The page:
In the News: April-September cooling degree days up 4 percent in revised STEO forecast

The U.S. Energy Information Administration (EIA)’s May 2013 Short-Term Energy Outlook (STEO) forecasts 1,273 CDDs for April-September 2013, 4.3 percent more than in the April 2013 STEO, and 1,257 CDDs for April-September 2014, an upward revision of 4.1 percent. Both of these revised totals remain below the 1,390 CDDs recorded during a seasonably warm April-September 2012. Typically, around 90 percent of the CDDs for a given year occur during the April-September period.

The May 2013 STEO uses data from the National Oceanic and Atmospheric Administration (NOAA) Climate Prediction Center’s April 2013 degree-day outlook. This was the first month NOAA benchmarked its forecasts off of average temperatures from 1981-2010, and used population weights based on data from the 2010 U.S. Census. Previously, NOAA benchmarked its forecasts off of average temperatures from 1971-2000, and calculated population weights using data from the 2000 U.S. Census. This led to an upward revision of STEO’s CDD forecast, and a downward revision in its forecast for heating degree days (HDDs).

As a result, the May 2013 STEO forecast contains an increase over the April 2013 STEO forecast in electric generation from all sources of 0.6 percent for April-September 2013 and 0.7 percent for April-September 2014. At the same time, it also revises up the projected Henry Hub spot price by almost 11 percent for both of these periods. So, although this month’s STEO forecasts more CDDs in April-September 2013 and 2014, and therefore more electric generation, it revises downward the forecasted amount of natural gas consumed for electric generation by 1.1 percent for April-September 2013, and 2.8 percent for April-September 2014 as a result of higher prices.

Natural gas outlook: Spot prices increase in most areas

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Spot natural gas prices generally increased during the report week. The prices increased most significantly after the weekend, when they rose between 20 cents and 40 cents per MMBtu at most major trading hubs as warmer weather took hold. The Henry Hub price increased 13 cents to $4.03 per MMBtu yesterday from last Wednesday.

Natural gas outlook: Spot prices increase in most areas

The price of the NYMEX June 2013 near-month contract increased from $4.070 per MMBtu to $4.186 per MMBtu during the report week. Similarly, the price of the 12-month strip (the average of the 12 contracts between June 2013 and May 2014) increased by 12 cents to $4.333 per MMBtu on May 22 from last Wednesday.

Total demand decreased during the report week, with increases in power burn offsetting declines in residential, commercial, and industrial consumption. Natural gas consumed for power generation increased 17.5 percent from last week, according to data from BENTEK Energy Services LLC. Power burn rose most significantly in the Midwest, Southeast, and Texas by 63 percent, 23 percent, and 30 percent, respectively. Warmer temperatures in the eastern United States likely contributed to higher natural gas consumption for power generation in these regions. In contrast, power burn in the Rockies, Pacific Northwest, and Southwest decreased by 20 percent, 15 percent, and 13 percent, respectively. Residential and commercial consumption declined 23.1 percent, as heating demand decreased, as can occur during shoulder months; industrial consumption declined 2.6 percent.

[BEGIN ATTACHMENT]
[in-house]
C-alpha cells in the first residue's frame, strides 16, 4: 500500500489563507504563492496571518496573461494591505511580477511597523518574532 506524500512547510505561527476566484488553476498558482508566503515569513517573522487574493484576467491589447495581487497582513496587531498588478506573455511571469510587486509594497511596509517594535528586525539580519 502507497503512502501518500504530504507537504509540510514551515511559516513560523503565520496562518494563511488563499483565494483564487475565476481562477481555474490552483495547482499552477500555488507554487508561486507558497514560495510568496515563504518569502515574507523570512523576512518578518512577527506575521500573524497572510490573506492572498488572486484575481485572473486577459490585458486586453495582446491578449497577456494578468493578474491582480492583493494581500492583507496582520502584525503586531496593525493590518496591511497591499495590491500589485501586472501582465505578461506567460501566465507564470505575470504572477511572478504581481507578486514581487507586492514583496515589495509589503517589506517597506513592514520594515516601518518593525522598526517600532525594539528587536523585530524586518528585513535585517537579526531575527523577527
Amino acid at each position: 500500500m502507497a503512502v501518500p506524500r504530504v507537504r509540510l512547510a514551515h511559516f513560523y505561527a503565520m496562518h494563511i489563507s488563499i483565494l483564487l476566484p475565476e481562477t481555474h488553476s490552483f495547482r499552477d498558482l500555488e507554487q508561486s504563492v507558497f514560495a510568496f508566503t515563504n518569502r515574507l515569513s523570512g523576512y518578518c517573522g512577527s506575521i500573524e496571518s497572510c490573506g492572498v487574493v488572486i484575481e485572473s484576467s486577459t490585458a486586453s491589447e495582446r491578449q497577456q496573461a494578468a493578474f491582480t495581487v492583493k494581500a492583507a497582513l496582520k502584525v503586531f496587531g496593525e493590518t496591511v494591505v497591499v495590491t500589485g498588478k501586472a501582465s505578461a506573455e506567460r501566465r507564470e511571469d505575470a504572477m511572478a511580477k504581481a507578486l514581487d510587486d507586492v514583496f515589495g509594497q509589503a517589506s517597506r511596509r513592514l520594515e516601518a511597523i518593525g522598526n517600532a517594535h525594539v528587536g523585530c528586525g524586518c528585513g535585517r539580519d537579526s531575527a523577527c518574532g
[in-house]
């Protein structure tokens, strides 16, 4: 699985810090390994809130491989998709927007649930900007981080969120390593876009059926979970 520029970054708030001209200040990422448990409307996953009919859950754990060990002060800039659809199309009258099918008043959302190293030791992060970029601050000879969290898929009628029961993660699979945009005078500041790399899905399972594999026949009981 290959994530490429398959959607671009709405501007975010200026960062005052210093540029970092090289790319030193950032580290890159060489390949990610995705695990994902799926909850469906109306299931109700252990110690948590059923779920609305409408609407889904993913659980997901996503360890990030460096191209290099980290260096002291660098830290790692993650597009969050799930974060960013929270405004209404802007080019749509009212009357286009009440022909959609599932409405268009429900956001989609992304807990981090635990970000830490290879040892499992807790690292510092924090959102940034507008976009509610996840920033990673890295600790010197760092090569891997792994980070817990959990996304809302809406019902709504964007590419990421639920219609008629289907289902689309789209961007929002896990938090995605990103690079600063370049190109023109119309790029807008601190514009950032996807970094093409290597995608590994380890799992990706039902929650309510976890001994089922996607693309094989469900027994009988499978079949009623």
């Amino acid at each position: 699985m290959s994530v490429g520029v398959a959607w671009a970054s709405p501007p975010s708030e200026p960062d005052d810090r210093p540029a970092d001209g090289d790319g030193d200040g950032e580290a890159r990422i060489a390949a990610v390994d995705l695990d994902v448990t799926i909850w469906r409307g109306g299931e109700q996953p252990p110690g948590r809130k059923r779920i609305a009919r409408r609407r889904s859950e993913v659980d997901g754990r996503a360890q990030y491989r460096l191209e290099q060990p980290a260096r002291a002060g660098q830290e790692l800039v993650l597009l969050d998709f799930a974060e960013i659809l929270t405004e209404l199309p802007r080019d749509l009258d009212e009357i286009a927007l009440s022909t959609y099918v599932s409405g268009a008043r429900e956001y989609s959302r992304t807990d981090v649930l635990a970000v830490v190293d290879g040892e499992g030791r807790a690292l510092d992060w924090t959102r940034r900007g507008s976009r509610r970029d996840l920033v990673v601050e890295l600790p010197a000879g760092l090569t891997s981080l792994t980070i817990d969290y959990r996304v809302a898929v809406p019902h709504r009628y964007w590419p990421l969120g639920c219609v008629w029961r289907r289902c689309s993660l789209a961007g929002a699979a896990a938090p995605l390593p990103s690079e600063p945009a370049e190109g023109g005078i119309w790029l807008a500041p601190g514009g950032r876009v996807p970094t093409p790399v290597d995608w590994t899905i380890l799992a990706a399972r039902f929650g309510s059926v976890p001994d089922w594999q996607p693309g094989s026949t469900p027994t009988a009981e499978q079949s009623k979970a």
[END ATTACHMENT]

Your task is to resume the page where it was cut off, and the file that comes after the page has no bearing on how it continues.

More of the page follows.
Supply rose slightly during the report week driven by increased natural gas production. Dry gas production increased 0.2 percent from the previous week, and is 2.2 percent greater than the same time in 2012. Natural gas pipeline and LNG imports increased slightly from the previous week but remain 2.6 percent and 60.9 percent below the same week in 2012, respectively.

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Working natural gas in storage increased to 2,053 Bcf as of Friday, May 17, according to EIA's WNGSR. This represents an implied net injection of 89 Bcf from the previous week. Both the 5-year average and year-ago stock changes for the week were implied net injections of 90 Bcf and 75 Bcf, respectively. Inventories are currently 680 Bcf (24.9 percent) less than last year at this time and 84 Bcf (3.9 percent) below the 5-year average of 2,137 Bcf.

All three storage regions posted increases this week. Inventories in the East, West, and Producing regions increased by 46 Bcf (the 5-year average net injection is 52 Bcf), 11 Bcf (the 5-year average net injection is 13 Bcf), and 32 Bcf (the 5-year average net injection is 25 Bcf), respectively. In the Producing region, working natural gas inventories increased 11 Bcf (4.8 percent) in salt cavern facilities and increased 20 Bcf (3.5 percent) in nonsalt cavern facilities.

Temperatures during the storage report week were 1.0 degree warmer than the 30-year normal temperature and 1.0 degree cooler than the same period last year. Temperatures in the Lower 48 states averaged 62.3 degrees, compared to 63.3 degrees last year and the 30-year normal of 61.3 degrees. While overall temperatures were a degree warmer than normal, temperatures varied somewhat across Census divisions. In the West, the Mountain and Pacific Census divisions were significantly warm, averaging 8.1 and 6.9 degrees warmer, respectively, than the 30-year normal. In contrast, the East South Central Census division in the South and the East North Central Census division in the Midwest were relatively cool, averaging 2.1 and 2.0 degrees cooler, respectively, than the 30-year normal. Heating degree-days nationwide were 9.1 percent below normal and 37.9 percent above last year.

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